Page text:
Podman on openSUSE
By Valentin Rothberg | Mar 25, 2018
Interested in the latest container technologies?
Great, here is what the openSUSE community has been working on lately.
Many of our users are interested in trying out alternatives to the Docker open-source engine, so we started having look at what the larger community has to offer and, in fact, there is quite some choice. In the context of Kubernetes, there are cri-containerd and CRI-O. Both projects have a vivid community and are ultimately aiming at serving the Kubelet in a more specialized and less heavy-weight way than running a feature-rich yet fat dockerd. Alternatives for a standalone container engine are, for instance, rkt and Podman. As you can see, there is a lot to talk about but in this article, I want to focus on Podman.
Introduction to Podman
Podman, formerly known as kpod, is a comparatively young project that was introduced in mid 2017. Podman can be described in very simple terms by comparing it to the client of the Docker open-source engine. If you are familiar with the Docker command-line interface (CLI), then playing around with Podman should be a breeze as Podman’s CLI is a nearly verbatim copy of Docker’s CLI. In fact, there are rumors about some users aliasing it.
Although there are some familiarities with the Docker open-source engine, Podman’s architecture is quite different. The architecture of the Docker open-source engine follows a strict client-server paradigm, which means that each command passed to the client gets translated into a remote procedure call, which is finally passed to the dockerd daemon, which in turn is talking to another daemon, containerd, which is responsible for the run-time and low-level management of containers.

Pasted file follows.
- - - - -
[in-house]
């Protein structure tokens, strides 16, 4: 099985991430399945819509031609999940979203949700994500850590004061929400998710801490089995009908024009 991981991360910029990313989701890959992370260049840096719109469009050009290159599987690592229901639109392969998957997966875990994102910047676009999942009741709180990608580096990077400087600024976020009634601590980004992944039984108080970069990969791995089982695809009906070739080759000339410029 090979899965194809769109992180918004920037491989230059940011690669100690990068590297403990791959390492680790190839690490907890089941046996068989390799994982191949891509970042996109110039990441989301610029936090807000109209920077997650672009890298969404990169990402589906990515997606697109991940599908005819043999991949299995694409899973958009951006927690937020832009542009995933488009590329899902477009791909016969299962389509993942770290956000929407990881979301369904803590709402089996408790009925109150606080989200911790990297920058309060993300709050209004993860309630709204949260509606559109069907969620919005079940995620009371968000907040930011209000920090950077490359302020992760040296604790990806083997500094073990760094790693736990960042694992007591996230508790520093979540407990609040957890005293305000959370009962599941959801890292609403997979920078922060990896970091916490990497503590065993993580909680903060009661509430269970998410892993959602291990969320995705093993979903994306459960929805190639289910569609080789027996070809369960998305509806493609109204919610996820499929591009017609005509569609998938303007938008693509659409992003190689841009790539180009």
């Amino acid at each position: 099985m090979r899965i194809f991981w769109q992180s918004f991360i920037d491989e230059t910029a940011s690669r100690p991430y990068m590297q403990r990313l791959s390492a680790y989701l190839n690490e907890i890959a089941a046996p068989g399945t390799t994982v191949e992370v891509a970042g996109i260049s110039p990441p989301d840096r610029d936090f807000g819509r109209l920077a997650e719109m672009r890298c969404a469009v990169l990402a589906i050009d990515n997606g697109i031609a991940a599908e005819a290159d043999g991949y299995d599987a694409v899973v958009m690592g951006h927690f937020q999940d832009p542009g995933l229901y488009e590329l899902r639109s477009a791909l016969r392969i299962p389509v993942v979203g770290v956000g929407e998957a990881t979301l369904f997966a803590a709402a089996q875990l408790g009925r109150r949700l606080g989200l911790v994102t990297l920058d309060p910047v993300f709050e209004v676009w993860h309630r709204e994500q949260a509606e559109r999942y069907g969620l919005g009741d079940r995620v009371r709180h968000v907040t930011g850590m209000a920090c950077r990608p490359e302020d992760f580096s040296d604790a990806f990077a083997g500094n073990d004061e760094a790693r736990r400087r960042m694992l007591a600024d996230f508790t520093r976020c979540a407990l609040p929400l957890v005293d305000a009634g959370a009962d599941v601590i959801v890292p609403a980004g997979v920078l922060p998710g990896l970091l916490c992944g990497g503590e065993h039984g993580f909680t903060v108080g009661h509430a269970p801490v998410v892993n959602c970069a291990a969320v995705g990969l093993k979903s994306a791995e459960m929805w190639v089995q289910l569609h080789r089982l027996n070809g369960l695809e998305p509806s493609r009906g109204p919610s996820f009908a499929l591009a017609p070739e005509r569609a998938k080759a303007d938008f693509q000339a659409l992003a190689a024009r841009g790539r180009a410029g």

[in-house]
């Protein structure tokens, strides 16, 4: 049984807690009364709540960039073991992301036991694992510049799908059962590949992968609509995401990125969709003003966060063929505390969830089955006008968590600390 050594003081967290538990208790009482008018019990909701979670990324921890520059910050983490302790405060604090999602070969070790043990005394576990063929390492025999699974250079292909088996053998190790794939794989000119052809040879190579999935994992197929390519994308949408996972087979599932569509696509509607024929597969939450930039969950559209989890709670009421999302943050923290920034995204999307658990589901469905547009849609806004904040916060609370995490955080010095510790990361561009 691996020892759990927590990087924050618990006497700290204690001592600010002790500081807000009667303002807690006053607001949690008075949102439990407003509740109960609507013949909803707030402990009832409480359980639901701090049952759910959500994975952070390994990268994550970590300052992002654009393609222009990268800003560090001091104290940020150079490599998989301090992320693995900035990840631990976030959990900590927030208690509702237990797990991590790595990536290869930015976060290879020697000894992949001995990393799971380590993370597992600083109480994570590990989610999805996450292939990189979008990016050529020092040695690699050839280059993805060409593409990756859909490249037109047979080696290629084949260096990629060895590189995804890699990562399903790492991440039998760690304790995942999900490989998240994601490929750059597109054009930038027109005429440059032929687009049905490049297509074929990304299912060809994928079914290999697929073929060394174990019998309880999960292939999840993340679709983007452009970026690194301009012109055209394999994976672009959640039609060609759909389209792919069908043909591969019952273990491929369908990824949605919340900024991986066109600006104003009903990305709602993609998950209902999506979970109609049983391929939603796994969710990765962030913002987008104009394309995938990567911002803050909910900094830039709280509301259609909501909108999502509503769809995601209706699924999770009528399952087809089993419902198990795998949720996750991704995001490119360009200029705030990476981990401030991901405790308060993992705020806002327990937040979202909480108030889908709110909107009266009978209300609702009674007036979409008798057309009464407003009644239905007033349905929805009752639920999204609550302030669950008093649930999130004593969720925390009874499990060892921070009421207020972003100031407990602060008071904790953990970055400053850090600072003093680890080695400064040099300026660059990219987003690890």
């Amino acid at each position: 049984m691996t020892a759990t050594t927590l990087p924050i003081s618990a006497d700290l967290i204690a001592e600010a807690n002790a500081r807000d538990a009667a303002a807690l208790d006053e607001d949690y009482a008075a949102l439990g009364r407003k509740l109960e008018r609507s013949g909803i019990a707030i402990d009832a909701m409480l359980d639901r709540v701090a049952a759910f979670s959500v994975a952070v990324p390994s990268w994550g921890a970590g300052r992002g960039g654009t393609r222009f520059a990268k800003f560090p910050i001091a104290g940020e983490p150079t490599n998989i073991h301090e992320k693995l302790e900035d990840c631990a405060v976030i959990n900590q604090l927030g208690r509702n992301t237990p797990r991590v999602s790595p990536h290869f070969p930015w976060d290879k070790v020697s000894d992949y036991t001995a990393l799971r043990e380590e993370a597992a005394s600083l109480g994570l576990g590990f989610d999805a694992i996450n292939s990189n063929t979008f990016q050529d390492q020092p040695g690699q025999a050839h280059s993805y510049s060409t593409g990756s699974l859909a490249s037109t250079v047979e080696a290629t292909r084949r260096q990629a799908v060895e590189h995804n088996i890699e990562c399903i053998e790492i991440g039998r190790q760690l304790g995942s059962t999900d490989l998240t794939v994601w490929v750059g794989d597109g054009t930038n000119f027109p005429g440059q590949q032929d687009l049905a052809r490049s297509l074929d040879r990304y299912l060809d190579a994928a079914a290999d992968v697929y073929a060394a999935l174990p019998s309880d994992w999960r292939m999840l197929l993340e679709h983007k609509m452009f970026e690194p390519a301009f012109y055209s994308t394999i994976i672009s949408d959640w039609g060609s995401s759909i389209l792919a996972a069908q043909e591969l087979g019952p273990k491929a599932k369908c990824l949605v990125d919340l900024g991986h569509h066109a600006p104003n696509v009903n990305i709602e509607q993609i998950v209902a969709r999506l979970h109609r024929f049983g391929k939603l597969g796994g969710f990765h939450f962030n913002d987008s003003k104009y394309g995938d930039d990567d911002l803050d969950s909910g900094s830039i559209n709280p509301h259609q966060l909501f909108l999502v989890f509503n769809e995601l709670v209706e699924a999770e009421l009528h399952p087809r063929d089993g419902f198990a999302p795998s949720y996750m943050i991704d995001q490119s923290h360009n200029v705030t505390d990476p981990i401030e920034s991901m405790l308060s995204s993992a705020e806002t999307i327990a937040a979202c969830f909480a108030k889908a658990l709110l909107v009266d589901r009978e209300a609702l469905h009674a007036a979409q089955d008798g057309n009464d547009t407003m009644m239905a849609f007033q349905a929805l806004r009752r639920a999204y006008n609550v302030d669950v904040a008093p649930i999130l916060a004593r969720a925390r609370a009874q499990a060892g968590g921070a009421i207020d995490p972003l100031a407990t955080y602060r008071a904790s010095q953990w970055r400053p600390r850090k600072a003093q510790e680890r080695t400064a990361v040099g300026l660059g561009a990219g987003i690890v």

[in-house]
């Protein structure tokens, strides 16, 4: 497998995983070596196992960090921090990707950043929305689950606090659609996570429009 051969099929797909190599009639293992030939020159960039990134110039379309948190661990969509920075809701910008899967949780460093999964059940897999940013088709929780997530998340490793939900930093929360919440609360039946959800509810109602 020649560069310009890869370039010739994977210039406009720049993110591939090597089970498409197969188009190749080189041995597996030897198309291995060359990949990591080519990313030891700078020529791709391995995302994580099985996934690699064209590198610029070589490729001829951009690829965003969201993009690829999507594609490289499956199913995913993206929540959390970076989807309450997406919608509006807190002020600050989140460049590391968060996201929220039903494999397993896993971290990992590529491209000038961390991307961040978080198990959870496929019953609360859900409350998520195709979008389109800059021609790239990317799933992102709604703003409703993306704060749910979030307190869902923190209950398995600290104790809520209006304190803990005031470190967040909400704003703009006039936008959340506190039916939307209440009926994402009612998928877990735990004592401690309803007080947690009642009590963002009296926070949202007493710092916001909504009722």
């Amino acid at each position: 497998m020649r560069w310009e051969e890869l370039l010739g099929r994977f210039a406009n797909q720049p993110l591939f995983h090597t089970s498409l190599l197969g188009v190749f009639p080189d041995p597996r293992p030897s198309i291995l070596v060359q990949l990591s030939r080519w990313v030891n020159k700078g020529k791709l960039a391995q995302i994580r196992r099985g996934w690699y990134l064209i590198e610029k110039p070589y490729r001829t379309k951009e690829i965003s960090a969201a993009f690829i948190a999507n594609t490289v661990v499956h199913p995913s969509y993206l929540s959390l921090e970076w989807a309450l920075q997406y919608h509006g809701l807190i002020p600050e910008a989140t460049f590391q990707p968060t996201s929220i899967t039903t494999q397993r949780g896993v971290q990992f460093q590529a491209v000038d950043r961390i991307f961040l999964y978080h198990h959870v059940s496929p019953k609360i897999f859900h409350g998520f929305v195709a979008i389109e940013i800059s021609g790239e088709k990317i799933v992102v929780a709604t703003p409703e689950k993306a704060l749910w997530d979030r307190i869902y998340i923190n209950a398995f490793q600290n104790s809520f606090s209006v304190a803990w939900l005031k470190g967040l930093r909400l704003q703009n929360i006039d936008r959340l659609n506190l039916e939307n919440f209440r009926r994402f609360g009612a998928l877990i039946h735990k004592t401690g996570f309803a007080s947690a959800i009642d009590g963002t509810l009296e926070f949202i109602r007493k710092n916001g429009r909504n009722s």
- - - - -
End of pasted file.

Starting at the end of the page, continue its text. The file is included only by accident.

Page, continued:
In contrast to the client-server paradigm, Podman follows a more lightweight approach by not requiring any heavy-weight daemon at all, but only a tiny layer taking care of monitoring tasks, such as logging. All container processes, in fact, are direct descendants of Podman. The more traditional fork/exec model of Podman reduces some complexity in terms of the steps required to get a container running. It can be used as any other standalone binary and thereby opens doors to some interesting use-cases, for instance, to integrate Podman directly into systemd unit files. Pretty exciting, isn’t it?
Podman on openSUSE
If you’re using openSUSE and want to try out Podman, you don’t need to bother building it on your own, you can simply install the package via
zypper install podman. It’s part of the official repositories of openSUSE Tumbleweed. If you want to try out Podman on other versions of openSUSE, feel free to install it from software.opensuse.org.
As soon as Podman is installed, we are ready to go. As I’ve mentioned before, Podman is a nearly 1:1 copy of the command-line interface of the Docker open-source engine. In my opinion, this is a wise decision as Docker’s CLI is the defacto standard; users are accustomed to this CLI and do not need to learn another workflow to achieve the very same thing. In the following, I will go through a few common commands and explain how we can use Podman and also how we can do some minor tweaks to make using it a little bit more convenient.
Pulling an Image